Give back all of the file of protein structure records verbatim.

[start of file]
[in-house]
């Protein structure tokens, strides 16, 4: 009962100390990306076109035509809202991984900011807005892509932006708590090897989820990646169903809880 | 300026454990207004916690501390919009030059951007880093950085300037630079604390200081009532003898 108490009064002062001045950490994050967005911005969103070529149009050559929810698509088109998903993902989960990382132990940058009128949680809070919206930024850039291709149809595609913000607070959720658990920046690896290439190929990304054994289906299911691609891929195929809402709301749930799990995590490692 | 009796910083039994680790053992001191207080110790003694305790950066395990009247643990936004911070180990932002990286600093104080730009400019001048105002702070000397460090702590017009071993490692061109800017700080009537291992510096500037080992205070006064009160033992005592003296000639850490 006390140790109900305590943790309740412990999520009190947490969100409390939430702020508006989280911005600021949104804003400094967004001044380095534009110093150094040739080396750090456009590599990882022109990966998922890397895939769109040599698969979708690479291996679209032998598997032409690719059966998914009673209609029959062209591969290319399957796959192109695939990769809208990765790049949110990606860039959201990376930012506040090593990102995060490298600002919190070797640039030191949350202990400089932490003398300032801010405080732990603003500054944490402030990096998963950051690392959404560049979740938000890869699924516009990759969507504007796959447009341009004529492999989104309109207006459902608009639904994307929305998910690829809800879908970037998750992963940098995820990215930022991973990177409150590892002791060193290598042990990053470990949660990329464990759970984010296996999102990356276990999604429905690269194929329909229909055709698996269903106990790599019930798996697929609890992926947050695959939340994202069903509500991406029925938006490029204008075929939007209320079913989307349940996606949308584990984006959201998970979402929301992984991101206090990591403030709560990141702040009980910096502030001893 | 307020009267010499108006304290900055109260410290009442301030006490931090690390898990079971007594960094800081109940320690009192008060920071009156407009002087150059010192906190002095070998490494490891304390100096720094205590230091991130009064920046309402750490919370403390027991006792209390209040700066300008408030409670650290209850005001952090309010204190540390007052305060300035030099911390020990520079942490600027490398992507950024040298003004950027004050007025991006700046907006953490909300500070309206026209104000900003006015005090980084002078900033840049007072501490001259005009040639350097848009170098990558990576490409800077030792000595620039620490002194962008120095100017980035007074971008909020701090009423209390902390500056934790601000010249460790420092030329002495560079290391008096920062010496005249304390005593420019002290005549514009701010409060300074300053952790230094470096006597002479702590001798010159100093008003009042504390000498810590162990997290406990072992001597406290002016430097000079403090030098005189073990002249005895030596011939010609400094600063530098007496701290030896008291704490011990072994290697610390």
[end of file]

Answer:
[in-house]
């Protein structure tokens, strides 16, 4: 009962100390990306076109035509809202991984900011807005892509932006708590090897989820990646169903809880 | 300026454990207004916690501390919009030059951007880093950085300037630079604390200081009532003898 108490009064002062001045950490994050967005911005969103070529149009050559929810698509088109998903993902989960990382132990940058009128949680809070919206930024850039291709149809595609913000607070959720658990920046690896290439190929990304054994289906299911691609891929195929809402709301749930799990995590490692 | 009796910083039994680790053992001191207080110790003694305790950066395990009247643990936004911070180990932002990286600093104080730009400019001048105002702070000397460090702590017009071993490692061109800017700080009537291992510096500037080992205070006064009160033992005592003296000639850490 006390140790109900305590943790309740412990999520009190947490969100409390939430702020508006989280911005600021949104804003400094967004001044380095534009110093150094040739080396750090456009590599990882022109990966998922890397895939769109040599698969979708690479291996679209032998598997032409690719059966998914009673209609029959062209591969290319399957796959192109695939990769809208990765790049949110990606860039959201990376930012506040090593990102995060490298600002919190070797640039030191949350202990400089932490003398300032801010405080732990603003500054944490402030990096998963950051690392959404560049979740938000890869699924516009990759969507504007796959447009341009004529492999989104309109207006459902608009639904994307929305998910690829809800879908970037998750992963940098995820990215930022991973990177409150590892002791060193290598042990990053470990949660990329464990759970984010296996999102990356276990999604429905690269194929329909229909055709698996269903106990790599019930798996697929609890992926947050695959939340994202069903509500991406029925938006490029204008075929939007209320079913989307349940996606949308584990984006959201998970979402929301992984991101206090990591403030709560990141702040009980910096502030001893 | 307020009267010499108006304290900055109260410290009442301030006490931090690390898990079971007594960094800081109940320690009192008060920071009156407009002087150059010192906190002095070998490494490891304390100096720094205590230091991130009064920046309402750490919370403390027991006792209390209040700066300008408030409670650290209850005001952090309010204190540390007052305060300035030099911390020990520079942490600027490398992507950024040298003004950027004050007025991006700046907006953490909300500070309206026209104000900003006015005090980084002078900033840049007072501490001259005009040639350097848009170098990558990576490409800077030792000595620039620490002194962008120095100017980035007074971008909020701090009423209390902390500056934790601000010249460790420092030329002495560079290391008096920062010496005249304390005593420019002290005549514009701010409060300074300053952790230094470096006597002479702590001798010159100093008003009042504390000498810590162990997290406990072992001597406290002016430097000079403090030098005189073990002249005895030596011939010609400094600063530098007496701290030896008291704490011990072994290697610390």